- Gram. designating, of, or in the case of the direct object of a finite verb: also sometimes used of the objective case in English
Origin of accusativeMiddle English acusatif ; from Classical Latin accusativus ; from accusare, accuse: Classical Latin mistranslation (by Priscian) of Classical Greek grammatical term correctly rendered causativus, causative: the goal or end point of an action was origin, originally considered to be its cause
- the accusative case
- a word in this case
- Of, relating to, or being the grammatical case that is the direct object of a verb or the object of certain prepositions.
- The accusative case.
- A word or form in the accusative case.
Origin of accusativeMiddle English acusatif, from Old French, from Latin (casus) acc&umacron;sat&imacron;vus, (case) of accusation (mistranslation of Greek aitiatik&emacron; (pt&omacron;sis), causal (case), (case) indicating the thing caused by the verb, from aitia, cause, also accusation, charge), from acc&umacron;satus, past participle of acc&umacron;sare, to accuse; see accuse.
- (grammar case): acc., A.
(comparative more accusative, superlative most accusative)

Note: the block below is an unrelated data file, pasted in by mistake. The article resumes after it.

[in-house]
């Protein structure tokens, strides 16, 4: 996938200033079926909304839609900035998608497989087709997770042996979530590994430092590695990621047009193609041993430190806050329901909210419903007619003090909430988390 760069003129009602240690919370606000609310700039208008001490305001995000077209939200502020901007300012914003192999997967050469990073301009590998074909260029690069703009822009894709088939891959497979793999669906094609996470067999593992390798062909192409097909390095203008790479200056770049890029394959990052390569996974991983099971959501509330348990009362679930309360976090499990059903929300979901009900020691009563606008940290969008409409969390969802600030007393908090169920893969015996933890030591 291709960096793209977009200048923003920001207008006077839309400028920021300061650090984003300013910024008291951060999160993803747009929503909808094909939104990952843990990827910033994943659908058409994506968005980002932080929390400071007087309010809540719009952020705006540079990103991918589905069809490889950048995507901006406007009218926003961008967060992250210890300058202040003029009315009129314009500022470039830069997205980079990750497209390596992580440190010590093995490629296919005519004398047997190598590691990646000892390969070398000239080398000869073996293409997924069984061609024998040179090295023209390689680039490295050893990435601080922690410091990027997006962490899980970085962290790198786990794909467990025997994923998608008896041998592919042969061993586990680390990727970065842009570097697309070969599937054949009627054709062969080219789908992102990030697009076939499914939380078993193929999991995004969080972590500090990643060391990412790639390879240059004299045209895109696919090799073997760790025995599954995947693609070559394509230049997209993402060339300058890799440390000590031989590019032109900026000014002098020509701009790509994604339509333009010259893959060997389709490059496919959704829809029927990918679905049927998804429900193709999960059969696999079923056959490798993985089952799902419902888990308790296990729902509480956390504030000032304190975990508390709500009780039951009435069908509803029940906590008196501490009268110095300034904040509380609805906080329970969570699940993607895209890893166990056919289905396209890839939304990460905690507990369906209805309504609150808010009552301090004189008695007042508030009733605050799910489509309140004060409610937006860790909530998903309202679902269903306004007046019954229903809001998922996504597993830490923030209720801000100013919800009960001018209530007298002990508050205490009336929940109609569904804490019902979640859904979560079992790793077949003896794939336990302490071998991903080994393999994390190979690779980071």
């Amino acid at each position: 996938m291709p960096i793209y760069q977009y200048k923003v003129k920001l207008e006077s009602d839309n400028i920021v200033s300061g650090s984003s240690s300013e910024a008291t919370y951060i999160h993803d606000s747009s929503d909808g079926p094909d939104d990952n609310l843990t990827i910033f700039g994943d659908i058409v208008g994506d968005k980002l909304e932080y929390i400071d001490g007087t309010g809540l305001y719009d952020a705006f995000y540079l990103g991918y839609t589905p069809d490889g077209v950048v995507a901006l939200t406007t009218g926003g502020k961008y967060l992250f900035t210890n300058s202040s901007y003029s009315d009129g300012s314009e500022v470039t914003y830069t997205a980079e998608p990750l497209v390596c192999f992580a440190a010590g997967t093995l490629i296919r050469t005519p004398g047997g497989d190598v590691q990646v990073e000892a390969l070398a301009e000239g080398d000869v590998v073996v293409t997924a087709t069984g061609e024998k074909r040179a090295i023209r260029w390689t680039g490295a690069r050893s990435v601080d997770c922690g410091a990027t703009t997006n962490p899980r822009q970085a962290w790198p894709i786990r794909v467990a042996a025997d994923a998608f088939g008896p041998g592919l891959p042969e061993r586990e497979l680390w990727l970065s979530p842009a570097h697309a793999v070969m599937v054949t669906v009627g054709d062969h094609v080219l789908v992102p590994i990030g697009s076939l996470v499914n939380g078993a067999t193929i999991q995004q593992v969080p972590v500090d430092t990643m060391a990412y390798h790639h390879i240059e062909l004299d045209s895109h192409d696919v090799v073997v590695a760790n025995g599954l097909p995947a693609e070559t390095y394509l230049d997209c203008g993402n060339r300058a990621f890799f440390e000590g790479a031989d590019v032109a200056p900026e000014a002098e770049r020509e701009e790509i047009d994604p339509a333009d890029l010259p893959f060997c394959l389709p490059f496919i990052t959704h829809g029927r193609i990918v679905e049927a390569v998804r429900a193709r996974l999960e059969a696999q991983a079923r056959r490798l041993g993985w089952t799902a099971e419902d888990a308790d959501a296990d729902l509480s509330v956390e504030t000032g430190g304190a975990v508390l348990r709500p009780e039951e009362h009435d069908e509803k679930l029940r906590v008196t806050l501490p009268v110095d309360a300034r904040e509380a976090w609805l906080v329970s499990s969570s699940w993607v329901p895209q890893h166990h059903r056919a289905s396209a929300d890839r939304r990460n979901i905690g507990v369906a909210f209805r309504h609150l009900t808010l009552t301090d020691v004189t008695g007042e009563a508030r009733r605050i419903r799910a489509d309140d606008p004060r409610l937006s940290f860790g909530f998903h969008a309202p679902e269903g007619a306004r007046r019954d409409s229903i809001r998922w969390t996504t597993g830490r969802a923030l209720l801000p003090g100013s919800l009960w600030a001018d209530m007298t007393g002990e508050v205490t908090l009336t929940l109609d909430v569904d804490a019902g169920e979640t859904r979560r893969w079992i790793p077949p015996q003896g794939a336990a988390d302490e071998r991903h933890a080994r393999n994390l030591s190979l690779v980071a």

- Producing accusations; accusatory; accusatorial; in a manner that reflects a finding of fault or blame
- (grammar) Applied to the case (as the fourth case of Latin, Lithuanian and Greek nouns) which expresses the immediate object on which the action or influence of a verb has its limited influence. Other parts of speech, including secondary or predicate direct objects, will also influence a sentence’s construction. In German the case used for direct objects.
- (grammar) The accusative case.
First attested in the mid 15th century. From Middle English, and from Anglo-Norman accusatif, from Middle French acusatif or from Latin accūsātīvus (“of accusing”), from accūsātus, perfect passive participle of accūsō. The Latin form was mistranslated from Ancient Greek αἰτιατική (aitiatikē) + πτῶσις (ptōsis, “case of that which was caused”) from αιτία (aitia, “accusation or cause”). Akin to accuse.